A delegation from the General Assembly of the Church of Scotland met with Cromarty Rising and Nairnshire Rising community groups, representation from Scotland’s highly successful marine eco- tourism industry along with Marine Connection, a Scottish Charity protecting dolphins and whales worldwide.
Earlier this year the General Assembly of the Church of Scotland had expressed overwhelming concern for the impacts to the precious natural environment from ship to ship proposals, the meeting was part of a fact-finding tour to listen to communities and businesses. The main objectives were to listen, gather information and to take evidence to help shape any future direction the General Assembly might consider.
The tour set out to meet with The Cromarty Firth Port Authority who have proposed the controversial ship to ship transfers, Aberdeen University Field Station in Cromarty, who are leading experts on the Moray Firth dolphin population and Cromarty Rising a local community group who have conducted extensive research of the implications of the transfer of millions of tonnes of crude oil for the environment, communities and the regional economy. The Moray Firth dolphins are the only bottlenose dolphin group in Scotland and are the most northerly in Europe, they are a listed protected species and the Moray Firth is a designated Special Area of Conservation, protected to the highest standards in Europe. Concerns focussed on the disturbance of this iconic species when rearing their young and the welfare of stranded cetaceans in the event of an oil spill.
Both the community groups and the Church of Scotland delegation found the meeting to be extremely useful and were delighted to have had the opportunity to meet and hold the discussions.
Community groups were shocked to learn that the Cromarty Firth Port Authority declined to meet with the delegation from the Church of Scotland General Assembly.
At the Port Authority’s Annual Public Meeting last week, Bob Buskie, Chief Executive Officer, said an application for ship to ship transfers of crude oil inside the SAC would be made again in spring next year. When asked of how the objections of over 100,000 people were to be considered, Mr Buskie said he would make his application anyway and it was up to the UK Government to decide. He was asked for a second time by a member of the public, what consideration he gave to more than 100,000 people objecting. Mr Buskie gave the same answer as before. Public objection on a massive scale clearly has no effect on the port’s decision-making.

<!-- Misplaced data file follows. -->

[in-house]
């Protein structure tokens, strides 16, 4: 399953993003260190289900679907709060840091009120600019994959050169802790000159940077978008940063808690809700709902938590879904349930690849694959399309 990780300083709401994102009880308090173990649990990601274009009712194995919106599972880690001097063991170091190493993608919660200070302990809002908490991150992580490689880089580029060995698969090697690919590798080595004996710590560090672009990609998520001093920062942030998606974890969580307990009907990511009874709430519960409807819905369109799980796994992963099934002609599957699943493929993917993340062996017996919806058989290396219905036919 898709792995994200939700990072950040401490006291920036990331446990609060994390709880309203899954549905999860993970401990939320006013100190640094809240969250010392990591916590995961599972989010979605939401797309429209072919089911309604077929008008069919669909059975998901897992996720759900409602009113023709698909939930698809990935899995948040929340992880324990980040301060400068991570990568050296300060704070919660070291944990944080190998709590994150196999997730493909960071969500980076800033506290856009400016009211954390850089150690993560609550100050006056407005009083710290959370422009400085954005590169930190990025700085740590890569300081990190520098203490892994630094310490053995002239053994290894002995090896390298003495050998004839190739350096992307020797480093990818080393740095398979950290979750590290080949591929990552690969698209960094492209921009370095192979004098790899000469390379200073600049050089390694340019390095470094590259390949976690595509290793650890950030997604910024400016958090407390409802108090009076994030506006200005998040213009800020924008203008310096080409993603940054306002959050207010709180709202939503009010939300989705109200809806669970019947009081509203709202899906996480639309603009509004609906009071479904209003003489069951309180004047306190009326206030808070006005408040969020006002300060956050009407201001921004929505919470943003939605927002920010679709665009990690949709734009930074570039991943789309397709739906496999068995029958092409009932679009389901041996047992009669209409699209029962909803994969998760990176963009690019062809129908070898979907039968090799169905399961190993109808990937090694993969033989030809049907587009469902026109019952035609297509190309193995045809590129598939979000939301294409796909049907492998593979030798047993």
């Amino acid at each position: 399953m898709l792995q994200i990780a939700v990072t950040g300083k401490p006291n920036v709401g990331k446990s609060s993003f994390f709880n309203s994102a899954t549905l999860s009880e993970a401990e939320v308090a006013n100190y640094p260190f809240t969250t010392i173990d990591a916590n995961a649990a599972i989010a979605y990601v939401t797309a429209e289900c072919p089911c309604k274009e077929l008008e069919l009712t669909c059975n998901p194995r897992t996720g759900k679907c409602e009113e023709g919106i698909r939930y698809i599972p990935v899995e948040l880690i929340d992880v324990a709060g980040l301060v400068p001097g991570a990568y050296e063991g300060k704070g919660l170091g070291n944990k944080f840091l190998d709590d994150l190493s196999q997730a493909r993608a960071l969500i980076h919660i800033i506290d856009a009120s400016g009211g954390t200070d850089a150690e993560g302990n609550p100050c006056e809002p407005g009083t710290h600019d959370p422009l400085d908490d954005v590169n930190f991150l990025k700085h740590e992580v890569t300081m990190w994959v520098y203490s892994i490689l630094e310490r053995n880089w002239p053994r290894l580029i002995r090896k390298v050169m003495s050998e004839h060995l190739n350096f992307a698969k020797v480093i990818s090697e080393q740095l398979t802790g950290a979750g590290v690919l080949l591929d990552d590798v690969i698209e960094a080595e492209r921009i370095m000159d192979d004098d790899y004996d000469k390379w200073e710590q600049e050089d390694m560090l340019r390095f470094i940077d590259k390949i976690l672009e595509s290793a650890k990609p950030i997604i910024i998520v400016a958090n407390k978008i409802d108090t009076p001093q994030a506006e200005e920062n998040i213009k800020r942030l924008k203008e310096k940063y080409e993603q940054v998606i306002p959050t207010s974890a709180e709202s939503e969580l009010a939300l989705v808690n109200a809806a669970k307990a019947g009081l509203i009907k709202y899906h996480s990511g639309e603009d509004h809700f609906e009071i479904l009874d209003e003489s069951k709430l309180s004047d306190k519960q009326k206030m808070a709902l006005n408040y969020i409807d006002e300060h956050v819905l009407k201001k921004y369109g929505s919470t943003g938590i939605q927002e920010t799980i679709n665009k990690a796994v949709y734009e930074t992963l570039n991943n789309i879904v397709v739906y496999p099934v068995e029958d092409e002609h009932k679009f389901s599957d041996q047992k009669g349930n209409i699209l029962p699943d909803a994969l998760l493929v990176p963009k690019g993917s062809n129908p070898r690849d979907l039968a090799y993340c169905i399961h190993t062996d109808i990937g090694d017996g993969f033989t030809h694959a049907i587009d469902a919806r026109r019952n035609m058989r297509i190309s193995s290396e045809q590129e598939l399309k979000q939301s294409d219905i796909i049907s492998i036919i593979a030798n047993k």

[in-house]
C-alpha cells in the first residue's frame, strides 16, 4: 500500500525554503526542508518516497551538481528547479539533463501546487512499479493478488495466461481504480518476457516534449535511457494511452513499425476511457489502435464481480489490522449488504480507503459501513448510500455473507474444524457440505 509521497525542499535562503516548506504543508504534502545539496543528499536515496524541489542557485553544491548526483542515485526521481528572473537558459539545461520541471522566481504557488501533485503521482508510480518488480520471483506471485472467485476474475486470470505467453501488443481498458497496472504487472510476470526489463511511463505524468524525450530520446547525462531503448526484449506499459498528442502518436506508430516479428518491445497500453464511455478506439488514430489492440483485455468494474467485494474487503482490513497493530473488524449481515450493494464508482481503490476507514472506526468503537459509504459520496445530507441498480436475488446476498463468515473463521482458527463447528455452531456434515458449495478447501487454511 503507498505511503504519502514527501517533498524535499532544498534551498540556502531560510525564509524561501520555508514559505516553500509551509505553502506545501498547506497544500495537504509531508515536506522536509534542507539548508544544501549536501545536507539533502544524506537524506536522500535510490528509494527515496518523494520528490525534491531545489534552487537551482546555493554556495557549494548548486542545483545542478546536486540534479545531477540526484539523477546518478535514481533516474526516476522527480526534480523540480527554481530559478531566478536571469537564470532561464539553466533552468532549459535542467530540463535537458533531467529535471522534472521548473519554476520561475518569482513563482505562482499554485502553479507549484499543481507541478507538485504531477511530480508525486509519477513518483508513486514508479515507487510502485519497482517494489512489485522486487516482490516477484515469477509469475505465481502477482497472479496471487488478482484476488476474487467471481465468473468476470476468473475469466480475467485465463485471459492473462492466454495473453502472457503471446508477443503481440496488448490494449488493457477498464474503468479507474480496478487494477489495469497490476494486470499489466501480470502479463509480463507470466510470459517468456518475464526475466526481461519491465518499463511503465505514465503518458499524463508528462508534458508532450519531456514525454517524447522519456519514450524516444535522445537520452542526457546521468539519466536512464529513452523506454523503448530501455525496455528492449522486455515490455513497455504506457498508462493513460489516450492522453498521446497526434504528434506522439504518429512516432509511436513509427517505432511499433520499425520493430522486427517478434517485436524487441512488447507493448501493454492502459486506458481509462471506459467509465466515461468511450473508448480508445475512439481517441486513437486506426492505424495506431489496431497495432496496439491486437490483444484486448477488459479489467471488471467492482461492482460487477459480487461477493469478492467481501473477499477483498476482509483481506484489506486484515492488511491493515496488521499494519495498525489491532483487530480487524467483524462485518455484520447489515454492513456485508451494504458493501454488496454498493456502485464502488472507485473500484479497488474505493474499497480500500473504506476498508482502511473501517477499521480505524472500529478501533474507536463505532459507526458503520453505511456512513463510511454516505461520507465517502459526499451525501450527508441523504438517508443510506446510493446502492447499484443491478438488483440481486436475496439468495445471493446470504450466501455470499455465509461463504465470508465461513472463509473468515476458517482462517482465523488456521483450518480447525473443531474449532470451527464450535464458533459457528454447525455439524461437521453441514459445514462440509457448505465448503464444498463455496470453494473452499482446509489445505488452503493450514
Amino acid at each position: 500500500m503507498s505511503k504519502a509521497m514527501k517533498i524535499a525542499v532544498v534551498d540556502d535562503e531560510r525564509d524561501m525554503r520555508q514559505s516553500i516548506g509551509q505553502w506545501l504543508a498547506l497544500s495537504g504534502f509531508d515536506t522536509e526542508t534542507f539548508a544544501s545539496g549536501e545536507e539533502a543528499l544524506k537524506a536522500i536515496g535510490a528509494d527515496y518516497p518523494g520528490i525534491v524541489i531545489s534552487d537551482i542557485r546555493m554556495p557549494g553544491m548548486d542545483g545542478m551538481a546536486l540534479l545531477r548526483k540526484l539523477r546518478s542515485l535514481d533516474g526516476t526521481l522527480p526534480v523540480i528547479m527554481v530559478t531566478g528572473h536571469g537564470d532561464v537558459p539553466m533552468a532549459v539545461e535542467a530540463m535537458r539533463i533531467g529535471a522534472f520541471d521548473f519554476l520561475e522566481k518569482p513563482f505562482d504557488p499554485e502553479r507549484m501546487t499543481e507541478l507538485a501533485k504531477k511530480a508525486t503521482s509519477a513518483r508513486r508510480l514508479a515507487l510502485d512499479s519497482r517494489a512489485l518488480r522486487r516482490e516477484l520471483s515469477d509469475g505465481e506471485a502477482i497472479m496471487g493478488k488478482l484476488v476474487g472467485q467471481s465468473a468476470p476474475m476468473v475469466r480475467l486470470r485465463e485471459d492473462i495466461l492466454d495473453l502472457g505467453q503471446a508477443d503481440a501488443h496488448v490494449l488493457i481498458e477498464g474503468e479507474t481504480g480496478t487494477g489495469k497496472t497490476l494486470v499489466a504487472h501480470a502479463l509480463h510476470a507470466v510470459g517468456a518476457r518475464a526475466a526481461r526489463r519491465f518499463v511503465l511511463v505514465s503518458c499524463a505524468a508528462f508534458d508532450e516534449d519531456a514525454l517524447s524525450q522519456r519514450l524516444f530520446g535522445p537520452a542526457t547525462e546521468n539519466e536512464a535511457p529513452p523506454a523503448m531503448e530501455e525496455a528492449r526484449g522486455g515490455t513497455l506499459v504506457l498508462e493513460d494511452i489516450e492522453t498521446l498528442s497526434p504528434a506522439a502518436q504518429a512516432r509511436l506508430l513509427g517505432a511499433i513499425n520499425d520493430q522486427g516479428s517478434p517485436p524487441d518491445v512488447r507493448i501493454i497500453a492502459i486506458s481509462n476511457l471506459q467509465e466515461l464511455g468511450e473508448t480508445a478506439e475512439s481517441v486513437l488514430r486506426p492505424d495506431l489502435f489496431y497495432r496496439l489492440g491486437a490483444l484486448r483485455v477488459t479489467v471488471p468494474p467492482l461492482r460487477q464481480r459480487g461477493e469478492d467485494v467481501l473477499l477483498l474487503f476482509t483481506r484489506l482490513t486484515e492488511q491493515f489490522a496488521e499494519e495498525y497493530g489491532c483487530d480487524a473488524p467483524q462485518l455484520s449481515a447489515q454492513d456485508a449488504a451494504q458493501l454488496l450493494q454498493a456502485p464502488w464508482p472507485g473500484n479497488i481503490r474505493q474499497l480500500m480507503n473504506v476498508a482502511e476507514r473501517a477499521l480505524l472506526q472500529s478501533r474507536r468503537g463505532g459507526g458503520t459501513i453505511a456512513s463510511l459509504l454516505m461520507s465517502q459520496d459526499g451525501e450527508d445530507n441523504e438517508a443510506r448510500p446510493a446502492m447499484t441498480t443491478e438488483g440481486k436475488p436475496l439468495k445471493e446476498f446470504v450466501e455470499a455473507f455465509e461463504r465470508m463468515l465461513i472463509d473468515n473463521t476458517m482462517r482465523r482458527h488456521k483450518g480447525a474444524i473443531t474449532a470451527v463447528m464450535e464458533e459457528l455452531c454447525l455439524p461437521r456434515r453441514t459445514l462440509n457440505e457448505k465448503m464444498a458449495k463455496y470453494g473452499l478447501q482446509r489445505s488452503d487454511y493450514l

Cromarty Rising and Nairnshire Rising are local community pressure groups established to preserve the stunning marine environment of the Cromarty and Moray Firths.
The Cromarty Firth Port Authority is a trust port, established by statute. It does not have shareholders, instead it is required to represent the interests of stakeholders who include port users as well as businesses and communities.
The Inner Moray Firth is designated as a Special Area of Conservation (SAC) due to its bottlenose dolphin population and sub-tidal sand banks.
A Broad Coalition
Representations, objections or concerns regarding this licence award have been made by:
- Scottish Wildlife Trust
- Scottish Environmental Protection Agency (SEPA)
- Association for the Protection of Rural Scotland
- Cromarty & District Community Council
- Highland Council
- Scottish Natural Heritage (SNH)
- Royal Society for the Protection of Birds (RSPB)
- Professor Paul Thompson
- Whale and Dolphin Conservation
- Fortrose and Rosemarkie Community Council
- Transition Black Isle
- National Trust for Scotland
- Nairn Community Council
- Marine connections
Authority for award of this licence rests with the Rt Hon Chris Grayling, Secretary of State for Transport, Westminster.
A 38 Dedgrees petition against the transfers has now reached over 103,000 signatures and is growing daily: